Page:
Cricket

Ashes performances perpetuating golden era’s two-year decline

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Pietersen falls for 45 in Perth (©GettyImages)
Pietersen falls for 45 in Perth (©GettyImages).

In August 2011 Andrew Strauss stood on the field at the Oval after the final test of the summer holding the ICC’s mace in acknowledgement of the team’s ascension to the top of the ICC test rankings. The England captain could have taken the opportunity to heap praise upon his team in the end of test of interviews but instead Strauss opted for a stark warning to his men by declaring:

"The greatest pitfall is feeling that we've done it all and that we're not willing to put in the hard work to continue it. I'd be very disappointed if our side fell into that trap.”

Two years on and with the ability to reflect on Strauss’s sentiment in speech, we can see that it has defined a turn in fortunes for English cricket, not one of continued improvement despite an away series victory in India would suggest, but of a gradual decline from the pedestal of test cricket.

Maybe there’s something in the psyche of the English sportsman that struggles to deal with being the hunted rather than the hunter. Case in point being the football team post 1966 that exited in the quarter finals of the World Cup in 1970 and couldn’t even qualify for 1974.

Or perhaps the rugby team post 2003 that only topped the six nations table once in the past decade. English cricket has been there before, ascending to great heights in the early half the noughties that culminated in their first Ashes victory in 16 years, only to see results fall away dramatically the following year.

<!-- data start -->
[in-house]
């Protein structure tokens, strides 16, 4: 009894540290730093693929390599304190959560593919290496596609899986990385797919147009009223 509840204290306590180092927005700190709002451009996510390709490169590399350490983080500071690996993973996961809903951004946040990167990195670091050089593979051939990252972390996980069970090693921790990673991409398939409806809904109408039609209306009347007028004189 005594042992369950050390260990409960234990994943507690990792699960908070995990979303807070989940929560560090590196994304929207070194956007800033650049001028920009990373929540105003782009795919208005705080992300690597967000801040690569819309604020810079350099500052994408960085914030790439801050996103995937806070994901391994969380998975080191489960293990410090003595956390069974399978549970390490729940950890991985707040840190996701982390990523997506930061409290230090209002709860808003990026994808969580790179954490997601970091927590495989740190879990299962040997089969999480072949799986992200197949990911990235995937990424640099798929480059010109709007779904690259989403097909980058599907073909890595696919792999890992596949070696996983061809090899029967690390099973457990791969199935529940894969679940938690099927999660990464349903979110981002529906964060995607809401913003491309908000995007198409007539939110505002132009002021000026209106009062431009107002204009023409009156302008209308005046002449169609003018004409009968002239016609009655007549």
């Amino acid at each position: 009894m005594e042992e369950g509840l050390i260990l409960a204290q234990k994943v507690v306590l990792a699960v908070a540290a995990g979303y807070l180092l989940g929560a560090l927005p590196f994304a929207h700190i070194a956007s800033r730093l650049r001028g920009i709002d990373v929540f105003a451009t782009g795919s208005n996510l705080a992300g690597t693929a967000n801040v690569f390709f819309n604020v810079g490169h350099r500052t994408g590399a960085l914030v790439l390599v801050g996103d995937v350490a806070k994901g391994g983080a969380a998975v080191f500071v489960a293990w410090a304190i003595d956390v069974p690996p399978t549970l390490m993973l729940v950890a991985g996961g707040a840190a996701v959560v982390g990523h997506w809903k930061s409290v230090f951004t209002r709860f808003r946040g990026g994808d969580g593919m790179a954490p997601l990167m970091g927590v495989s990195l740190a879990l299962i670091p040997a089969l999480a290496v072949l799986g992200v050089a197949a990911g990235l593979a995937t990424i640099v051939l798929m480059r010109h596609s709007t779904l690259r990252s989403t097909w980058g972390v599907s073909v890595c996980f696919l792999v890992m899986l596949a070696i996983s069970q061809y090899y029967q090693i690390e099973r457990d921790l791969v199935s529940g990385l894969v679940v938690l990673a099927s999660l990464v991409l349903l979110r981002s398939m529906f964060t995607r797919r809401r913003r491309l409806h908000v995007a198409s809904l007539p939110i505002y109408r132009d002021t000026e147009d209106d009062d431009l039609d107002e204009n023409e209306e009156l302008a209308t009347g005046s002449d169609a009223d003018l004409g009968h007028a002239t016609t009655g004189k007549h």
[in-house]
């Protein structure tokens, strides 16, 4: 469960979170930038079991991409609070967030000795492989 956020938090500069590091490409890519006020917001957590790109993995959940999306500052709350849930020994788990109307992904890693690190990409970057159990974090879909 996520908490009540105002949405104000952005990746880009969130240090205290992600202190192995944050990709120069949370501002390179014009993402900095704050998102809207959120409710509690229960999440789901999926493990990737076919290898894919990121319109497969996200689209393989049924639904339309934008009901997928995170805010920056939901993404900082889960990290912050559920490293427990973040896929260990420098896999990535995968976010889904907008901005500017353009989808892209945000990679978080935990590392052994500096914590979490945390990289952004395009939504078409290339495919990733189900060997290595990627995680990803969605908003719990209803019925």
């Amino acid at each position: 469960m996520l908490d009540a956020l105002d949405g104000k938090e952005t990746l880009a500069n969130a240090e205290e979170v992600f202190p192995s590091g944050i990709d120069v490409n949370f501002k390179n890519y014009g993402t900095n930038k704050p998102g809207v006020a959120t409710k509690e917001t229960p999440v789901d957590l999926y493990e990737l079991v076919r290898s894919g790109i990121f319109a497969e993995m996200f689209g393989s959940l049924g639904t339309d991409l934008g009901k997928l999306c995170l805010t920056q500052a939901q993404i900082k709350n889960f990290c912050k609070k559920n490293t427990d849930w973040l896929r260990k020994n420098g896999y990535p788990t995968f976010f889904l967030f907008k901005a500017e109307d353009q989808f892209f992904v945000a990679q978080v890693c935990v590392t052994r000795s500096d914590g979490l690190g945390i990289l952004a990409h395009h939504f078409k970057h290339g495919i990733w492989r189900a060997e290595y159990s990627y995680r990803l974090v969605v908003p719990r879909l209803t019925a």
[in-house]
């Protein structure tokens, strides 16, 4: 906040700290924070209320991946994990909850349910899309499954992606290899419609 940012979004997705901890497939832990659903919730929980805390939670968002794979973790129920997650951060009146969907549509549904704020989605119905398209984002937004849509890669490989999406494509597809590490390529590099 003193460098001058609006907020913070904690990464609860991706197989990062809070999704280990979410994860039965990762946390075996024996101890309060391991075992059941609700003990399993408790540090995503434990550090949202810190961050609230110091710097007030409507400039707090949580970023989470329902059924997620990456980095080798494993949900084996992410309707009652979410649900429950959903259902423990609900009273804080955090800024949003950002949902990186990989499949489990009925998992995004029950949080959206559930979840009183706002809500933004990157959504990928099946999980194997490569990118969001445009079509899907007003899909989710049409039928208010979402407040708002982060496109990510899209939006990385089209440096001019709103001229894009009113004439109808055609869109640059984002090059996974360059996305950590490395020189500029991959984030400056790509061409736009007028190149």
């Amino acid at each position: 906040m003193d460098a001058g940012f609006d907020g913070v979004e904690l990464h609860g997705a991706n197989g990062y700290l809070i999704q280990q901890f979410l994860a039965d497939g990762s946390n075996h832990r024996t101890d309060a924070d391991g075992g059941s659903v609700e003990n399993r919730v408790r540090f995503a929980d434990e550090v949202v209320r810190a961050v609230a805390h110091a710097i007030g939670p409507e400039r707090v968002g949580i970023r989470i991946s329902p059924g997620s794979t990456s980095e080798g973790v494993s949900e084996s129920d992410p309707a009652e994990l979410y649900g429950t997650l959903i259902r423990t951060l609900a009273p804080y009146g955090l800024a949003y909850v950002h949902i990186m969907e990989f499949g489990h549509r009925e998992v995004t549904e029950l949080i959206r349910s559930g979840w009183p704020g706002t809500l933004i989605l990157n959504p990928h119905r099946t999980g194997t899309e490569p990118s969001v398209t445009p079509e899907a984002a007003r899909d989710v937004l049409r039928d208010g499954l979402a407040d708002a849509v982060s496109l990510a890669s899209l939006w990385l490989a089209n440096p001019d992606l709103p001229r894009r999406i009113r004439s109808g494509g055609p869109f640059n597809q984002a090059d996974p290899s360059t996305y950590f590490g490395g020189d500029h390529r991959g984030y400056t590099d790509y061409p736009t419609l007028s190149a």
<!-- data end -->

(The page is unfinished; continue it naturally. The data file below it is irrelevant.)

The climb to No. 1 in the world was built upon a strong foundation of first innings runs, the fourth test against India being a good example of this, with England declaring on 591 to allow the bowlers to be aggressive in their pursuit of 20 wickets. The once strong top six has slowly crumbled with all five batting mainstays over that period showing noticeable declines to their averages.

The statistics below show a comparison of the last two years with the two prior to Strauss’s comments in 2011:

Kevin Pietersen

2009-2011 – 1714@51.93
2011-2013 – 1691@39.32

Alastair Cook

2009-2011 – 2359@65.52
2011-2013 – 2087@40.92

Jonathan Trott

2009-2011 – 1805@56.40
2011-2013 – 1798@38.25

Ian Bell

2009-2011 – 1883@81.86
2011-2013 – 1650@39.28

Matt Prior

2009-2011 – 1223@45.29
2011-2013 – 1352@35.57

A collective dip in form over the past two years from the batting unit has been papered over despite a difficult series against a poor New Zealand team last winter and an unconvincing Ashes victory in the summer.

England’s hopes of winning this series are already over and ultimately their grip on the Ashes may be lost for good tomorrow. With that the selectors must now decide what shape the phoenix that rises from this series’ ashes will take.

There will be a number of difficult questions to discuss after its conclusion which will ultimately decide which way the selectors will go with the batting lineup in the future. The end goal will be for the likes of Joe Root, Alastair Cook, Ian Bell and Ben Stokes to propel England back to the top of the test rankings with the next generation of talent.

Topics:
Cricket
England cricket
Australia cricket
New Zealand cricket
Kevin Pietersen
Matt Prior
Ian Bell
Jonathan Trott
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